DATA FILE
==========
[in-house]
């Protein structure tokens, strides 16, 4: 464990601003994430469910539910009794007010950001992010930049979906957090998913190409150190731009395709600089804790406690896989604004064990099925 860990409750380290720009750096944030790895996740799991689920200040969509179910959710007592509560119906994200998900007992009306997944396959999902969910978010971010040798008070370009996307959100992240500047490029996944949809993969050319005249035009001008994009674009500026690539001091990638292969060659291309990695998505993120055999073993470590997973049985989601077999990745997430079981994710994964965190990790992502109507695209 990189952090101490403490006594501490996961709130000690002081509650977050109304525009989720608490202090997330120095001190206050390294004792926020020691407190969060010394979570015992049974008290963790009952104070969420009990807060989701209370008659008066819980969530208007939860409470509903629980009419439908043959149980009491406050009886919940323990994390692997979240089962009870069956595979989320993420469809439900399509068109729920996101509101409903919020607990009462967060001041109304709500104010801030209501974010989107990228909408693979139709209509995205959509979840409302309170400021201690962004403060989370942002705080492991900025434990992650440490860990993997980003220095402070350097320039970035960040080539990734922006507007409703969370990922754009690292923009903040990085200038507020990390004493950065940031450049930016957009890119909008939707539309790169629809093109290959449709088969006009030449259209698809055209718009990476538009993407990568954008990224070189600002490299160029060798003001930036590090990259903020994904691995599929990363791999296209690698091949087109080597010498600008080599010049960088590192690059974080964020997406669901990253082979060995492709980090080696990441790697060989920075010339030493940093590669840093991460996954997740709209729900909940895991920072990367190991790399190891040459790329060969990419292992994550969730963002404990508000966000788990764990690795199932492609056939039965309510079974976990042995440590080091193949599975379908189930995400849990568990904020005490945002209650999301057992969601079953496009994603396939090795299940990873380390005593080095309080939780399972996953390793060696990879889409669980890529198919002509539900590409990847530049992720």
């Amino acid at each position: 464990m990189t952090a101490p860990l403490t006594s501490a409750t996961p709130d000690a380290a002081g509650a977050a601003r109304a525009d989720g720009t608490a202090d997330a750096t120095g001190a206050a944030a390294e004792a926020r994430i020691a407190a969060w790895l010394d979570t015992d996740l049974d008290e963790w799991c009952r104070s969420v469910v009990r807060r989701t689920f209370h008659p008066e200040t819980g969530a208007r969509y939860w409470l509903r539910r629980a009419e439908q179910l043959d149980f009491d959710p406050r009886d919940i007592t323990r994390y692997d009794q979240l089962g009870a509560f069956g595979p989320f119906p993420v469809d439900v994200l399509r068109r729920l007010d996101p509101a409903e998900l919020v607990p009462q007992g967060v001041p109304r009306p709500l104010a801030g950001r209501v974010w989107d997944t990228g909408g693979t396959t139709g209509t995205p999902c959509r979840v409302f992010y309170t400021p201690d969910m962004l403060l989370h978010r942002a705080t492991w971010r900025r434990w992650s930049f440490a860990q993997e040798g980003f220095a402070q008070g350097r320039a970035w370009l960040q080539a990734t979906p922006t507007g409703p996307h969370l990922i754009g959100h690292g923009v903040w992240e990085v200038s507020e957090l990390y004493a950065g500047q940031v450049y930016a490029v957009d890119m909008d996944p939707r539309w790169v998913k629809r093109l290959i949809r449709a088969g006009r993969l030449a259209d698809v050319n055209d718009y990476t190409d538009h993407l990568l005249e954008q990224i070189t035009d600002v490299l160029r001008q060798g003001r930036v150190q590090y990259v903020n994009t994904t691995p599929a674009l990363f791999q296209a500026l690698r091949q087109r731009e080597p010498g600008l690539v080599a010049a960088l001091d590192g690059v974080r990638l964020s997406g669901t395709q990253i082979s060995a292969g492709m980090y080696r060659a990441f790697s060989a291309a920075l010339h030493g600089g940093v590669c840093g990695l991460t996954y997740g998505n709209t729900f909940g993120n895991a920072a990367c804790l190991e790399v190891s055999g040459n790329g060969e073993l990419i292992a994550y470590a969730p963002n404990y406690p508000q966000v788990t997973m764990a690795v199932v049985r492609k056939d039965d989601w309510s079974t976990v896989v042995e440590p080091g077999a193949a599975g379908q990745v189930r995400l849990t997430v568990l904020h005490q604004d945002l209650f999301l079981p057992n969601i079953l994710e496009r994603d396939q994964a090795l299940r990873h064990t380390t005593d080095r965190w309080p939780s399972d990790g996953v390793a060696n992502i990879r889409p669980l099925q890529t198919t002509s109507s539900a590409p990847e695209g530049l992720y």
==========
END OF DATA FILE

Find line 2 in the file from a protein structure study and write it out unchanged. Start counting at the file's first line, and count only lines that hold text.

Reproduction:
């Protein structure tokens, strides 16, 4: 464990601003994430469910539910009794007010950001992010930049979906957090998913190409150190731009395709600089804790406690896989604004064990099925 860990409750380290720009750096944030790895996740799991689920200040969509179910959710007592509560119906994200998900007992009306997944396959999902969910978010971010040798008070370009996307959100992240500047490029996944949809993969050319005249035009001008994009674009500026690539001091990638292969060659291309990695998505993120055999073993470590997973049985989601077999990745997430079981994710994964965190990790992502109507695209 990189952090101490403490006594501490996961709130000690002081509650977050109304525009989720608490202090997330120095001190206050390294004792926020020691407190969060010394979570015992049974008290963790009952104070969420009990807060989701209370008659008066819980969530208007939860409470509903629980009419439908043959149980009491406050009886919940323990994390692997979240089962009870069956595979989320993420469809439900399509068109729920996101509101409903919020607990009462967060001041109304709500104010801030209501974010989107990228909408693979139709209509995205959509979840409302309170400021201690962004403060989370942002705080492991900025434990992650440490860990993997980003220095402070350097320039970035960040080539990734922006507007409703969370990922754009690292923009903040990085200038507020990390004493950065940031450049930016957009890119909008939707539309790169629809093109290959449709088969006009030449259209698809055209718009990476538009993407990568954008990224070189600002490299160029060798003001930036590090990259903020994904691995599929990363791999296209690698091949087109080597010498600008080599010049960088590192690059974080964020997406669901990253082979060995492709980090080696990441790697060989920075010339030493940093590669840093991460996954997740709209729900909940895991920072990367190991790399190891040459790329060969990419292992994550969730963002404990508000966000788990764990690795199932492609056939039965309510079974976990042995440590080091193949599975379908189930995400849990568990904020005490945002209650999301057992969601079953496009994603396939090795299940990873380390005593080095309080939780399972996953390793060696990879889409669980890529198919002509539900590409990847530049992720």